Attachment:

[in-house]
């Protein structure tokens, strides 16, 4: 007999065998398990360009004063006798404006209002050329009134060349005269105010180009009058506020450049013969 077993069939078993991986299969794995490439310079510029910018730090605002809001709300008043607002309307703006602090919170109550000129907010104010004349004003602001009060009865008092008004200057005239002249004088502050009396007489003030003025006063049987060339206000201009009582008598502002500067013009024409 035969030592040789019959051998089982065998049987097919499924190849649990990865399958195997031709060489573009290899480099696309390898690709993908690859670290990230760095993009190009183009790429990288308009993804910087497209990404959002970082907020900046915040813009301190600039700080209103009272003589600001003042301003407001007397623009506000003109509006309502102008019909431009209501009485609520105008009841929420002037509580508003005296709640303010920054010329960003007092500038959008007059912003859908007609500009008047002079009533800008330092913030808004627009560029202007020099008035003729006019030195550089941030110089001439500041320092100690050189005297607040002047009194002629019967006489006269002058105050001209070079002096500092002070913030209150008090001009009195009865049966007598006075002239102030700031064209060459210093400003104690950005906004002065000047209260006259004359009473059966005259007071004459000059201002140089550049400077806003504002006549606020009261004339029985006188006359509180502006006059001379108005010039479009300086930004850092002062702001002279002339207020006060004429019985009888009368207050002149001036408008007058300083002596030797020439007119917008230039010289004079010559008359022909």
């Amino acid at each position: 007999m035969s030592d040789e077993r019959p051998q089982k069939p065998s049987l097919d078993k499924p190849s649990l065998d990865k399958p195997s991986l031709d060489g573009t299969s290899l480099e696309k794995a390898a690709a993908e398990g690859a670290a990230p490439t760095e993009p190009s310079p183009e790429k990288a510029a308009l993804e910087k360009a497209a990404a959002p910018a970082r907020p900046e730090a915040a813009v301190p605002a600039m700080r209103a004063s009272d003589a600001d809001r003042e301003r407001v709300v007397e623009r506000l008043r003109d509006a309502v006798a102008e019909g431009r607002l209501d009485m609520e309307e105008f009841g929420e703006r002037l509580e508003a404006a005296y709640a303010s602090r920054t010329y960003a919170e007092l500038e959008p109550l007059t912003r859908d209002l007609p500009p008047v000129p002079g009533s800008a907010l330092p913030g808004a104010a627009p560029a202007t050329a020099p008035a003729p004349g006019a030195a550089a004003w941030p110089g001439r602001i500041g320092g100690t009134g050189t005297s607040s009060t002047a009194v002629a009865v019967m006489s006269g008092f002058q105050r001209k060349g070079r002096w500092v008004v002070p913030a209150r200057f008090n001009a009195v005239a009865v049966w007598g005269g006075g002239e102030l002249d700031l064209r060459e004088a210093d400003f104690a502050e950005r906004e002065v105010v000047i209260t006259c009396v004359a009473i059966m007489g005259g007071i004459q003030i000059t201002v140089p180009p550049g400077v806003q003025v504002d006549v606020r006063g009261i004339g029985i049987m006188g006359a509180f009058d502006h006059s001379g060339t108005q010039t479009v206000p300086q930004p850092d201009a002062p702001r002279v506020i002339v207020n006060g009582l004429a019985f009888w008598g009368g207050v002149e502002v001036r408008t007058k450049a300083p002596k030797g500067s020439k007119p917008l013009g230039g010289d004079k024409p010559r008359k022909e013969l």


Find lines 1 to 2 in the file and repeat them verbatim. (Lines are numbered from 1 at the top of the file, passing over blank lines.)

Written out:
[in-house]
């Protein structure tokens, strides 16, 4: 007999065998398990360009004063006798404006209002050329009134060349005269105010180009009058506020450049013969 077993069939078993991986299969794995490439310079510029910018730090605002809001709300008043607002309307703006602090919170109550000129907010104010004349004003602001009060009865008092008004200057005239002249004088502050009396007489003030003025006063049987060339206000201009009582008598502002500067013009024409 035969030592040789019959051998089982065998049987097919499924190849649990990865399958195997031709060489573009290899480099696309390898690709993908690859670290990230760095993009190009183009790429990288308009993804910087497209990404959002970082907020900046915040813009301190600039700080209103009272003589600001003042301003407001007397623009506000003109509006309502102008019909431009209501009485609520105008009841929420002037509580508003005296709640303010920054010329960003007092500038959008007059912003859908007609500009008047002079009533800008330092913030808004627009560029202007020099008035003729006019030195550089941030110089001439500041320092100690050189005297607040002047009194002629019967006489006269002058105050001209070079002096500092002070913030209150008090001009009195009865049966007598006075002239102030700031064209060459210093400003104690950005906004002065000047209260006259004359009473059966005259007071004459000059201002140089550049400077806003504002006549606020009261004339029985006188006359509180502006006059001379108005010039479009300086930004850092002062702001002279002339207020006060004429019985009888009368207050002149001036408008007058300083002596030797020439007119917008230039010289004079010559008359022909």